Physician Anesthesiologists Save Lives and Help Control Costs
Physician anesthesiologists are uniquely trained for the critical moments in health care — in the operating room, in the delivery room and in the intensive care unit. In your hospital or medical facility, they apply their unmatched medical education and training to:
- Keep patients safe.
- Improve patient outcomes.
- Reduce the risk of complications.
- Control costs.
- Protect your hospital’s reputation and quality of care.
Keeping Patients Safe in Surgery
Removing physician anesthesiologists from the operating room lowers the standard of care and places patients and hospitals at great risk — without saving money. No one can match a physician anesthesiologist’s expertise in leading the Anesthesia Care Team, ensuring patient safety and taking charge in emergencies.
The presence of a physician anesthesiologist prevented 6.9 excess deaths per 1,000 cases in which an anesthesia-related or surgical complication occurred.
Independent study published in the peer-reviewed journal Anesthesiology®
Improving Hospital Quality and Patient Outcomes
As experts in perioperative care, physician anesthesiologists are highly educated and trained to work with patients before, during and after surgery to evaluate their overall health, identify and account for underlying medical conditions, manage postoperative pain, and plan for and supervise their recovery.
Controlling Hospital Costs
- The physician anesthesiologist’s involvement in perioperative care helps reduce unnecessary testing, same-day cancellations, operating room emergencies and surgical complications.
- A 2017 study of states that allow nurse-led anesthesia care in surgery found a consistent pattern of higher costs per inpatient, totaling about $1,800 more per surgery, compared with the per-patient costs in states that require physician-led anesthesia care. Possible contributors to the cost difference include physician anesthesiologists’ ability to prevent patient complications and to complete tasks more efficiently.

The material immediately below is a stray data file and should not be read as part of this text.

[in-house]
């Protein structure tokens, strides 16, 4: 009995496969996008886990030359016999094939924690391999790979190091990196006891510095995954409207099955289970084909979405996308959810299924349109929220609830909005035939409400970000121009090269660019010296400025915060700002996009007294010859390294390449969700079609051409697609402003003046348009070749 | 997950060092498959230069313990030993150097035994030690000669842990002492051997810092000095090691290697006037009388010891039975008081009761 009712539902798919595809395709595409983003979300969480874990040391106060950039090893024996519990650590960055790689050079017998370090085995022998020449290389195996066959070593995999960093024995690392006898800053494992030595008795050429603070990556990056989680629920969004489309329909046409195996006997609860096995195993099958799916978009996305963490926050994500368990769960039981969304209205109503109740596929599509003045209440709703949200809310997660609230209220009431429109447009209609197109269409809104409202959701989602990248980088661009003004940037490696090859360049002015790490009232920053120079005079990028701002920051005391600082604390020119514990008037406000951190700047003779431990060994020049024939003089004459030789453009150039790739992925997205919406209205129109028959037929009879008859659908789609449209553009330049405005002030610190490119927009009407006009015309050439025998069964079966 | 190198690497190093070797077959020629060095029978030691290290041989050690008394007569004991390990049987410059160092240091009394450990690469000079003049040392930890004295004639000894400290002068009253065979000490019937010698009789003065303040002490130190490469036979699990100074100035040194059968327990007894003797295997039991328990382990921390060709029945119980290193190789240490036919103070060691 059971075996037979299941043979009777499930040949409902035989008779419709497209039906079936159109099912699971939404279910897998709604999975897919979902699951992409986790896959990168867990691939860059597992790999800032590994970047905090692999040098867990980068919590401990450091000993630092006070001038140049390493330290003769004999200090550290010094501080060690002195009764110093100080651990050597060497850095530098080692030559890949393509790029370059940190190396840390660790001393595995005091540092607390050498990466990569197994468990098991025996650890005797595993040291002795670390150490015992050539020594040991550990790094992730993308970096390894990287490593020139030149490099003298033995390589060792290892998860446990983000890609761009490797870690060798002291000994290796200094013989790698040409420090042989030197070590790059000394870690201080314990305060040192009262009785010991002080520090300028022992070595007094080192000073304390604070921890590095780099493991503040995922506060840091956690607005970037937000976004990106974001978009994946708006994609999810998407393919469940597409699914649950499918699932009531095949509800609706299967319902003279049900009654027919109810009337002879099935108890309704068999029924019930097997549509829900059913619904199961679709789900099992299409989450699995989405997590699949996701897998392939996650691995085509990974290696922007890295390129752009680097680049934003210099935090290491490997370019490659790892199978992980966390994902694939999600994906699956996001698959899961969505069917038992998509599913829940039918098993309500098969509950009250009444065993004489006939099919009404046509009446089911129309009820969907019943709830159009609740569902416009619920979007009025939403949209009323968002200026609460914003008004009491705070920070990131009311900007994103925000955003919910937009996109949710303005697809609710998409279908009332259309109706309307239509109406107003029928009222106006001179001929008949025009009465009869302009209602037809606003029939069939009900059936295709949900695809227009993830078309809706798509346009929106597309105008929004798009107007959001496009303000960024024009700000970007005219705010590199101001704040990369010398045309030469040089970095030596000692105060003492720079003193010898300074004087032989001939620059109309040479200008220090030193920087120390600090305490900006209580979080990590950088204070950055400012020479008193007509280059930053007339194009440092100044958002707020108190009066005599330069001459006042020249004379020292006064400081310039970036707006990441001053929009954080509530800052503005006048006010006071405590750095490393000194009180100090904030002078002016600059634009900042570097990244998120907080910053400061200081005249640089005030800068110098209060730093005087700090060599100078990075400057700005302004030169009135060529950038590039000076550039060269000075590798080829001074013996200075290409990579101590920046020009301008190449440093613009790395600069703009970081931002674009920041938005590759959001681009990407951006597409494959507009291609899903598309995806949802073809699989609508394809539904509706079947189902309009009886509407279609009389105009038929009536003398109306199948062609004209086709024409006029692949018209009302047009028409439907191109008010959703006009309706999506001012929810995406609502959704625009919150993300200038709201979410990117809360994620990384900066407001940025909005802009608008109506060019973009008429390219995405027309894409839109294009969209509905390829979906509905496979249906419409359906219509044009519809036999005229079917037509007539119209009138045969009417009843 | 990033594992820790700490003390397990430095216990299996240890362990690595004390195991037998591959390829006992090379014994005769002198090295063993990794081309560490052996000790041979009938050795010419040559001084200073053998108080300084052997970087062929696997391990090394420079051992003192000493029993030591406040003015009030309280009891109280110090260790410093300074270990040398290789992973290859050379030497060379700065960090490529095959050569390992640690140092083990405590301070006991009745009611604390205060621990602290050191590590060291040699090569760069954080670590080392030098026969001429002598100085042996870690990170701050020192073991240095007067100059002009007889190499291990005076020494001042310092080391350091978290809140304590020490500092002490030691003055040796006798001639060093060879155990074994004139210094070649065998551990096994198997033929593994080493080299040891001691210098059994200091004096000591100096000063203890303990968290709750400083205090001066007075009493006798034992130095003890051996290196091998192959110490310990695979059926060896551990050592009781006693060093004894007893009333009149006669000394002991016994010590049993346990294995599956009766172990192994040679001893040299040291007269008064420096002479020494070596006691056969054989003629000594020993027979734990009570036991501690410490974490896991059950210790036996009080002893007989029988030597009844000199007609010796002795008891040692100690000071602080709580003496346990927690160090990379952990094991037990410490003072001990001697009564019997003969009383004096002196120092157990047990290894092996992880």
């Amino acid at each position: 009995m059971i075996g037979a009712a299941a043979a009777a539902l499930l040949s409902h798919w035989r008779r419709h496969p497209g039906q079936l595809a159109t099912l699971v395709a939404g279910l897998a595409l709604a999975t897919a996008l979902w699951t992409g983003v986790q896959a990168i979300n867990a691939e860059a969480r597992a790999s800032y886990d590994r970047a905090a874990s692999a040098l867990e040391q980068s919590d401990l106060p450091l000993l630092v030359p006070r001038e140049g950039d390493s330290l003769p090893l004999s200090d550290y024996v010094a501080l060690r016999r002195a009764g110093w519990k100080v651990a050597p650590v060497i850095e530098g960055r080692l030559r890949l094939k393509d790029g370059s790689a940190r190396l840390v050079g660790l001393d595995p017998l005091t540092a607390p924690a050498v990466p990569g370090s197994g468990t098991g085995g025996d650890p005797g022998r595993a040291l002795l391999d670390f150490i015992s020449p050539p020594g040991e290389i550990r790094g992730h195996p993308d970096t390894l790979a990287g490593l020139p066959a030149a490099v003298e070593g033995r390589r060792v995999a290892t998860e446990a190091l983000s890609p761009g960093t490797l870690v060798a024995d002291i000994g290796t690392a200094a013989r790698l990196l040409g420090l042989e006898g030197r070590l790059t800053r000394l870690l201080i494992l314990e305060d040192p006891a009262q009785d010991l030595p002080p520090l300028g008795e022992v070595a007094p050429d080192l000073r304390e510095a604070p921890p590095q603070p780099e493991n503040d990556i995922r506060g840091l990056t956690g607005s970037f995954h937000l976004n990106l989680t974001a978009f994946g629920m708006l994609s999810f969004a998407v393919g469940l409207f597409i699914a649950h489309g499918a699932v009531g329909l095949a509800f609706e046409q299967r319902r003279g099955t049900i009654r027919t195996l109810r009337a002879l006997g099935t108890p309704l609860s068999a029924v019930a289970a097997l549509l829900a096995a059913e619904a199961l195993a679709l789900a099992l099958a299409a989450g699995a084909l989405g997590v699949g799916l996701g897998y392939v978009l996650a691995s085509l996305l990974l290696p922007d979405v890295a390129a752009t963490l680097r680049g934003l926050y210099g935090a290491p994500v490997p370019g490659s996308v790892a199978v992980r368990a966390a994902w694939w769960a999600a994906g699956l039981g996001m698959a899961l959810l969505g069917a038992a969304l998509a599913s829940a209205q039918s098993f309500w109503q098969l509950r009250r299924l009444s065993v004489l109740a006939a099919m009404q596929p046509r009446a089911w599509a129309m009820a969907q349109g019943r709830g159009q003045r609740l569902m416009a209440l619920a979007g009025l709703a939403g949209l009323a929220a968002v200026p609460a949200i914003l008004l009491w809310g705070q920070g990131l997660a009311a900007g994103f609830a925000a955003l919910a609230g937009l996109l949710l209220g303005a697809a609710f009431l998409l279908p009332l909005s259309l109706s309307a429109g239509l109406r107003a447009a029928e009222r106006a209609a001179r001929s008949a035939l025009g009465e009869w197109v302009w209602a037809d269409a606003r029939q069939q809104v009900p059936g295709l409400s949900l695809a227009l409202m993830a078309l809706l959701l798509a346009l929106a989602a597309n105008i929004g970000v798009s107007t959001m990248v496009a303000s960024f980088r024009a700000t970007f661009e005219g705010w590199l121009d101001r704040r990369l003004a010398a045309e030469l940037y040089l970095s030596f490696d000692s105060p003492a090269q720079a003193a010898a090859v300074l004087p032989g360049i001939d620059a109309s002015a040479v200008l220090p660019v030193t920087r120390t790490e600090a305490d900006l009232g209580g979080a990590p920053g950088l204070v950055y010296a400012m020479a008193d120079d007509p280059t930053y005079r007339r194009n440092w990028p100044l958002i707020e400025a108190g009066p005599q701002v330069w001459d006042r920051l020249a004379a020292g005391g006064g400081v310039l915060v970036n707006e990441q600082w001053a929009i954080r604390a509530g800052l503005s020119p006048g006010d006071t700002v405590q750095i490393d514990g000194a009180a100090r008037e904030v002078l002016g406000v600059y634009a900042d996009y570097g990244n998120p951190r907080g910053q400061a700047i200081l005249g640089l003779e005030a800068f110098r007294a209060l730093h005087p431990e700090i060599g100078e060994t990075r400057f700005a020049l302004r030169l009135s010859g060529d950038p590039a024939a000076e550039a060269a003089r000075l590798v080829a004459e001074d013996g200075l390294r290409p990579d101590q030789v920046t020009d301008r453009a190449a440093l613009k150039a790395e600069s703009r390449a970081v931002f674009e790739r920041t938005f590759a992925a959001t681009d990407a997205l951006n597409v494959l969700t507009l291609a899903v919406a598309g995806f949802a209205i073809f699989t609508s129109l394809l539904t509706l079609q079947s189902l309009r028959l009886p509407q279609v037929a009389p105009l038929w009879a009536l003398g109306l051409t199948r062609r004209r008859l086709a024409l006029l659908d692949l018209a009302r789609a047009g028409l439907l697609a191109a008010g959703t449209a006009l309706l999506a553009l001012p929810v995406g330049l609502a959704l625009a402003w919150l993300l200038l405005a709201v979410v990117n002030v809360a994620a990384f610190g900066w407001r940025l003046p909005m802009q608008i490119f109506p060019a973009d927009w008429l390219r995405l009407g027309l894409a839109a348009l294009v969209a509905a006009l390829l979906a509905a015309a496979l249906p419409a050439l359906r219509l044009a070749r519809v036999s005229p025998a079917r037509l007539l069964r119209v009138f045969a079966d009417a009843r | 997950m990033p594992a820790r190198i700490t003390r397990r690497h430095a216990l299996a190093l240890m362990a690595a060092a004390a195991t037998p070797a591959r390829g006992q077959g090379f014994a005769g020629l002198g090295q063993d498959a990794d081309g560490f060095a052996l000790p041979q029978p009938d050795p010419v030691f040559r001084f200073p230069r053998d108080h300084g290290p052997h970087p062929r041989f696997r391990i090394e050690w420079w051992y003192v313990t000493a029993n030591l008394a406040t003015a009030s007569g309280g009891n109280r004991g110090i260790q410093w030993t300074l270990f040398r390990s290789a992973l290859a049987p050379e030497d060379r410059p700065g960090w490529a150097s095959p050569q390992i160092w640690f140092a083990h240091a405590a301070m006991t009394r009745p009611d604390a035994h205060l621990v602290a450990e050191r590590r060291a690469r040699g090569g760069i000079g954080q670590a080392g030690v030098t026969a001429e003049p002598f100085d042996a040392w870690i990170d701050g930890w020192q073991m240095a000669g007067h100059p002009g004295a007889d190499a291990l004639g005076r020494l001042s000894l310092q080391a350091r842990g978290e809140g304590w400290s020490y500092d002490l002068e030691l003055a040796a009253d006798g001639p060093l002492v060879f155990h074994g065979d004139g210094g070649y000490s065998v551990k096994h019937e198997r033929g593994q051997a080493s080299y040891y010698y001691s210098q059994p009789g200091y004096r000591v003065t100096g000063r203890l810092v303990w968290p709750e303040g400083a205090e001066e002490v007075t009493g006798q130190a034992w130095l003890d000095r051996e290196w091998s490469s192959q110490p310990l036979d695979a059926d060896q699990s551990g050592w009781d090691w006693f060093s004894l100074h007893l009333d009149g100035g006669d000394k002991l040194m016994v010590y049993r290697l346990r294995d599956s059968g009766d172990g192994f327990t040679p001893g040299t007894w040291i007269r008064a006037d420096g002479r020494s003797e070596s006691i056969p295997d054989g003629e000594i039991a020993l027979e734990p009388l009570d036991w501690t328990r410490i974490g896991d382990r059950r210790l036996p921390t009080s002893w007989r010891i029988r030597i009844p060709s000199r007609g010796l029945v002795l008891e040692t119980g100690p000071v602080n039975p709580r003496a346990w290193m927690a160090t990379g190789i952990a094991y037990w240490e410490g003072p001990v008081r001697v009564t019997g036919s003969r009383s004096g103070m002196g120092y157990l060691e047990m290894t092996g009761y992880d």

- A 2012 study found that for patients receiving outpatient surgery, there was an 80% greater chance that they may have an “unexpected disposition” (admission to the hospital or death) when anesthesia care was nurse-led instead of physician-led. These unexpected dispositions do not just represent poorer outcomes for patients; they also add hospital costs that can offset or exceed any “savings” from removing physician-led care.
Providing Unmatched Expertise
Physician anesthesiologists are among the most highly educated and trained physicians, with the knowledge to treat the entire body. They complete:
- 12 to 14 years of postsecondary education, including medical school
- 12,000 to 16,000 hours of clinical training
- At least four months of concentrated work in intensive care units
- Training to develop expertise in a subspecialty, such as pediatric surgery, labor and delivery, pain management, critical care, neurosurgery or cardiac surgery
Giving Patients the Protection They Want and Need
According to an independent survey conducted by Penn, Schoen & Berland for the American Society of Anesthesiologists:
- 8 in 10 patients want a physician anesthesiologist by their side to keep them safe in surgery.
- 9 in 10 surgeons believe physician anesthesiologists are the best-qualified to respond to complications and emergencies in the operating room.
Providing Leadership in a Crisis
As a pandemic hit the United States in 2020, physician anesthesiologists quickly pivoted to treating the most critically ill COVID-19 patients in intensive care units. They were uniquely prepared for the moment, with education, training and expertise in pulmonary physiology, critical care medicine, ventilation strategies, resuscitation, intubation and pain management. Many voluntarily traveled to hard-hit areas of the country to help, even though procedures like intubation put them within inches of a patient’s mouth and at very high risk for infection.
The Expertise of Physician Anesthesiologists on Display
“You’re basically right next to the nuclear reactor.”
The Washington Post — April 5, 2020
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